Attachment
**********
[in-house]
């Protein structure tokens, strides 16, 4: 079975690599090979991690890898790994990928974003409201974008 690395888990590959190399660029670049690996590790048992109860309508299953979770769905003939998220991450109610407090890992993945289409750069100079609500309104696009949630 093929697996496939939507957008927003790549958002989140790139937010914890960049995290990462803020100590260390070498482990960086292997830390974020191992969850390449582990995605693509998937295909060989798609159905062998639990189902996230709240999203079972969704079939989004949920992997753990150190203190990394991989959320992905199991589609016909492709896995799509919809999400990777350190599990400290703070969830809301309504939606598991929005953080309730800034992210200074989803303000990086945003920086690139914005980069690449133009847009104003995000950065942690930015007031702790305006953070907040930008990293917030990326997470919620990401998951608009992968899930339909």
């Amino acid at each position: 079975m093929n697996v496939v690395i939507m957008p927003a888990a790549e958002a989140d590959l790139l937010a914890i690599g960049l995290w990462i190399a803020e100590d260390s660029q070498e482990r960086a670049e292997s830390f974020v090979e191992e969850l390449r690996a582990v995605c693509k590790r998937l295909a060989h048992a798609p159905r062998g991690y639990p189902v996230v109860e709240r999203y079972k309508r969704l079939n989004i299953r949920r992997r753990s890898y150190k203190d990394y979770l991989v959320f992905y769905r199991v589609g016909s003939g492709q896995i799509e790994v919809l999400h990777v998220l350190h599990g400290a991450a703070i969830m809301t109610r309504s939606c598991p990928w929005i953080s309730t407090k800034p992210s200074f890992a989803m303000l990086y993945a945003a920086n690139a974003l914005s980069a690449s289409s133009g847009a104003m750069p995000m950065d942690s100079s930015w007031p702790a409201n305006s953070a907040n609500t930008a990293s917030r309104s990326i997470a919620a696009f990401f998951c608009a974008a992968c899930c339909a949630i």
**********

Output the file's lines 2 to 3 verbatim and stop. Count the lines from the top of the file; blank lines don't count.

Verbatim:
């Protein structure tokens, strides 16, 4: 079975690599090979991690890898790994990928974003409201974008 690395888990590959190399660029670049690996590790048992109860309508299953979770769905003939998220991450109610407090890992993945289409750069100079609500309104696009949630 093929697996496939939507957008927003790549958002989140790139937010914890960049995290990462803020100590260390070498482990960086292997830390974020191992969850390449582990995605693509998937295909060989798609159905062998639990189902996230709240999203079972969704079939989004949920992997753990150190203190990394991989959320992905199991589609016909492709896995799509919809999400990777350190599990400290703070969830809301309504939606598991929005953080309730800034992210200074989803303000990086945003920086690139914005980069690449133009847009104003995000950065942690930015007031702790305006953070907040930008990293917030990326997470919620990401998951608009992968899930339909």
């Amino acid at each position: 079975m093929n697996v496939v690395i939507m957008p927003a888990a790549e958002a989140d590959l790139l937010a914890i690599g960049l995290w990462i190399a803020e100590d260390s660029q070498e482990r960086a670049e292997s830390f974020v090979e191992e969850l390449r690996a582990v995605c693509k590790r998937l295909a060989h048992a798609p159905r062998g991690y639990p189902v996230v109860e709240r999203y079972k309508r969704l079939n989004i299953r949920r992997r753990s890898y150190k203190d990394y979770l991989v959320f992905y769905r199991v589609g016909s003939g492709q896995i799509e790994v919809l999400h990777v998220l350190h599990g400290a991450a703070i969830m809301t109610r309504s939606c598991p990928w929005i953080s309730t407090k800034p992210s200074f890992a989803m303000l990086y993945a945003a920086n690139a974003l914005s980069a690449s289409s133009g847009a104003m750069p995000m950065d942690s100079s930015w007031p702790a409201n305006s953070a907040n609500t930008a990293s917030r309104s990326i997470a919620a696009f990401f998951c608009a974008a992968c899930c339909a949630i």